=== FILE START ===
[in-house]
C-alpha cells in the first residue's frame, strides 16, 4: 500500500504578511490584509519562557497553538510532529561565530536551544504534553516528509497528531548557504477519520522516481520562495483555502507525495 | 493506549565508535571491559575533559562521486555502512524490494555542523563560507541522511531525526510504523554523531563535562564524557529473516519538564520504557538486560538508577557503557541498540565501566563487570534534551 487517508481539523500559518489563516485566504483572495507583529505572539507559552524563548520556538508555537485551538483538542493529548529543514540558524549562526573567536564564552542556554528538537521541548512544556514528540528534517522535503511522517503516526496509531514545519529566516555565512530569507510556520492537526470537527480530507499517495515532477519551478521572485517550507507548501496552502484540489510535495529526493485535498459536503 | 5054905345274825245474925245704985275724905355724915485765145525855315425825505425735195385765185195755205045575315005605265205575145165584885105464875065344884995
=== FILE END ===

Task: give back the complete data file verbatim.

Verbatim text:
[in-house]
C-alpha cells in the first residue's frame, strides 16, 4: 500500500504578511490584509519562557497553538510532529561565530536551544504534553516528509497528531548557504477519520522516481520562495483555502507525495 | 493506549565508535571491559575533559562521486555502512524490494555542523563560507541522511531525526510504523554523531563535562564524557529473516519538564520504557538486560538508577557503557541498540565501566563487570534534551 487517508481539523500559518489563516485566504483572495507583529505572539507559552524563548520556538508555537485551538483538542493529548529543514540558524549562526573567536564564552542556554528538537521541548512544556514528540528534517522535503511522517503516526496509531514545519529566516555565512530569507510556520492537526470537527480530507499517495515532477519551478521572485517550507507548501496552502484540489510535495529526493485535498459536503 | 5054905345274825245474925245704985275724905355724915485765145525855315425825505425735195385765185195755205045575315005605265205575145165584885105464875065344884995